I have the hardback copy, somewhere and I read about a third of it a few years ago, but still in the throes of uni I put it down and moved house too many times to remember where it was. Alas, I bought a new version on kindle, simply because I’ve gone too long on my current course without being able to quote from it. And oh, is it worth the quotes!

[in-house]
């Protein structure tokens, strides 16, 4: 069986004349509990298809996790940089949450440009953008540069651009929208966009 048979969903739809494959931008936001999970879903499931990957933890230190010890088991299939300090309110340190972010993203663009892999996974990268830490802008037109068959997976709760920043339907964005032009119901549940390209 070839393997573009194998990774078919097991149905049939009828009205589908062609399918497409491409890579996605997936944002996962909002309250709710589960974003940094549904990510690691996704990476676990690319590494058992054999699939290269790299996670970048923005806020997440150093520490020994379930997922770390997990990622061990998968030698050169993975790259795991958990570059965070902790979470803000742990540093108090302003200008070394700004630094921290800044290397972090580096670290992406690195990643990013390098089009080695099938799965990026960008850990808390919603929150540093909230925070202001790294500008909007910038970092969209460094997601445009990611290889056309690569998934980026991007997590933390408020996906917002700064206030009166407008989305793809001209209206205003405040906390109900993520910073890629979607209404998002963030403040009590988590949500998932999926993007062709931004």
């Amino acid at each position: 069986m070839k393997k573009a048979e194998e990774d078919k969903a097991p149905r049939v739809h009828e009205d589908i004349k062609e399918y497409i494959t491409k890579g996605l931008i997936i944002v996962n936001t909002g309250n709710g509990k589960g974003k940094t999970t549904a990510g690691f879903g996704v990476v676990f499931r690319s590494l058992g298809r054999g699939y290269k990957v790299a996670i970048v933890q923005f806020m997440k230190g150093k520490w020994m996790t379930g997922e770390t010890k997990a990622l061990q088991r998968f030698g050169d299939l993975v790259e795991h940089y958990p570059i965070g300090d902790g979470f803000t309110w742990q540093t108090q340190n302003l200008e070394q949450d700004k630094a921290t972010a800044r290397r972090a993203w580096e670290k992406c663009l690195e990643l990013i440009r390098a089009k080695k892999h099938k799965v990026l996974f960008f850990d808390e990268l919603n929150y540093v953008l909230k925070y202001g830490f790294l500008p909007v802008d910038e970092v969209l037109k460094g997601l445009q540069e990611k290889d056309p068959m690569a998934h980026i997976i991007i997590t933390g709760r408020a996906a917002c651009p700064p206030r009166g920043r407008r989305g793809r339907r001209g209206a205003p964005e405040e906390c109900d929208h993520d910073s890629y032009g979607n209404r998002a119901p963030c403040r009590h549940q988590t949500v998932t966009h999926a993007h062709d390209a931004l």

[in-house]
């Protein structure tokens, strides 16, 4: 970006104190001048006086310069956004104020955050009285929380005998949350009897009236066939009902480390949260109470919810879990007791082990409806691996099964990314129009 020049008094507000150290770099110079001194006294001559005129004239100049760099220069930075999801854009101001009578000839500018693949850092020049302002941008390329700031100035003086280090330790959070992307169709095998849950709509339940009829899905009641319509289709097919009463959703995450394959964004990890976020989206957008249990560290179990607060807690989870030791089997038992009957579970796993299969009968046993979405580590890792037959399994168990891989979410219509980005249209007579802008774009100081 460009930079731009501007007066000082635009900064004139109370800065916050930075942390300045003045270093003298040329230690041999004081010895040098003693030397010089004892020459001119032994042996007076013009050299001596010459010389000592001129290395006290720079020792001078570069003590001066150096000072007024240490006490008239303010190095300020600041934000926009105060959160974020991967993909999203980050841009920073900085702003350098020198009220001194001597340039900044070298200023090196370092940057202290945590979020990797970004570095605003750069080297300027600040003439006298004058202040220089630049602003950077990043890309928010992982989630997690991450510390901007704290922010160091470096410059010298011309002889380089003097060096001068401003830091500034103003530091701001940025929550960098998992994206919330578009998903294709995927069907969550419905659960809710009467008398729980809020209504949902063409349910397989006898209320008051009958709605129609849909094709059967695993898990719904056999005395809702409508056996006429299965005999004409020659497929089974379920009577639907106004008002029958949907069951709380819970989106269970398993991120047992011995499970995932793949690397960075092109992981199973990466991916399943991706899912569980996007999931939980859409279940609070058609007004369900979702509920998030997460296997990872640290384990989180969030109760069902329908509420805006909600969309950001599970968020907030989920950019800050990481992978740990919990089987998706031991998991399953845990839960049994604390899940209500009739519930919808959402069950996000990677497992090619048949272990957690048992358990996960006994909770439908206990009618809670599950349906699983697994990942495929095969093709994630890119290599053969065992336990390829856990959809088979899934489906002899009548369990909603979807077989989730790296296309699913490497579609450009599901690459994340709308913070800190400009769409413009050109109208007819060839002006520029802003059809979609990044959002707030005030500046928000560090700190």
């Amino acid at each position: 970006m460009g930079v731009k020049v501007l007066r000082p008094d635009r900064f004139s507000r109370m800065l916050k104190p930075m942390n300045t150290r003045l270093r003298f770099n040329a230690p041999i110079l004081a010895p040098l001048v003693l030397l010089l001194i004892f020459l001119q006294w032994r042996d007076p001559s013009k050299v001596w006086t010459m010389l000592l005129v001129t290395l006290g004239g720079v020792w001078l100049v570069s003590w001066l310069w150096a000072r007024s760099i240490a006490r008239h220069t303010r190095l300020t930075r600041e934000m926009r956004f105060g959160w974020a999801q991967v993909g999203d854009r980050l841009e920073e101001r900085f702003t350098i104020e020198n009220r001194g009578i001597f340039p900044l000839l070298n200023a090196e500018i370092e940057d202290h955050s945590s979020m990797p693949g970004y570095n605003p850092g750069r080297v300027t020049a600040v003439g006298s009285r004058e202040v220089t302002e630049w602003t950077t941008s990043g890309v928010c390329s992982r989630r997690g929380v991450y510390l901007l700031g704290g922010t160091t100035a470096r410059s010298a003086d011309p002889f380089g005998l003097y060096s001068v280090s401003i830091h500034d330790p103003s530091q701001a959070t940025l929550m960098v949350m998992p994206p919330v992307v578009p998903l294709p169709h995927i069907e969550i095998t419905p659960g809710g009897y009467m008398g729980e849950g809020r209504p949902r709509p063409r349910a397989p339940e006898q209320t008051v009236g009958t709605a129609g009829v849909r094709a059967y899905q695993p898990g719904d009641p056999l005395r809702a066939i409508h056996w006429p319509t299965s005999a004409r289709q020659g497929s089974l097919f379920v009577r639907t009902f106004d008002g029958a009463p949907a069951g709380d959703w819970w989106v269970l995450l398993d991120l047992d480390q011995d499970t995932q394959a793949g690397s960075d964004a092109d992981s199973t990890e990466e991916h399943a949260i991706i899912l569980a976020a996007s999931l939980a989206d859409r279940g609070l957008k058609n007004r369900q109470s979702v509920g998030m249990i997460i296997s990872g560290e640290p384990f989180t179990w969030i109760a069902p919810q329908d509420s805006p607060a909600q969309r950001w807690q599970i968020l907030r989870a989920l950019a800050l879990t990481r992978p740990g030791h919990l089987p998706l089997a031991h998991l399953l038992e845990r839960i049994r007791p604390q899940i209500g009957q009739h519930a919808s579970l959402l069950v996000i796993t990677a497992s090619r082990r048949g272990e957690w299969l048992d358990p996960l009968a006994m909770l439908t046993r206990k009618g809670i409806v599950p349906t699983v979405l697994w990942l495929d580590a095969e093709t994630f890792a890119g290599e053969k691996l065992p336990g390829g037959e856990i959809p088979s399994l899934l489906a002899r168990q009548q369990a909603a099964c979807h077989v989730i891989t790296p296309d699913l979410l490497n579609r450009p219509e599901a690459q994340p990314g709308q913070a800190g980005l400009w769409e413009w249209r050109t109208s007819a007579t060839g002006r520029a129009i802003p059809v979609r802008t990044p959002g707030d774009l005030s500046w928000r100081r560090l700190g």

There is something unassuming about Stephen King, when you read his fiction you might imagine a dark, brooding figure, deliberately hiding himself from the outside world; pondering on his dark thoughts and making a conscious effort to scramble his readers brains, but he’s not. He’s an ordinary guy who worked his arse off to get to be one of the greatest writers of our generation. He talks candidly about how writing was always a part of his life, as a child, and beyond, but the need to provide financially for his young family meant he had to get a ‘real job’ as an English teacher. He doesn’t diminish this career path at all, nor talks about it interfering in anything – it was a pretty great job at the time – the problem (and his wake up call) was that he could quite easily pass thirty years away being a high school English teacher, all the while having that unfinished manuscript in his bottom desk drawer – like almost every other high school English teacher. The thought scared him into action, and from it came Carrie. Mixed influences from 70s sci-fi, telekinesis, tragic young suicides and tragic young misfits from his own school days, and a time working in a girls bathroom and noticing the tampon dispenser all eventually blended together to form Carrie… Eventually bringing in an advance of around $400,000, hundreds of times more than his yearly teaching salary of around $6,000.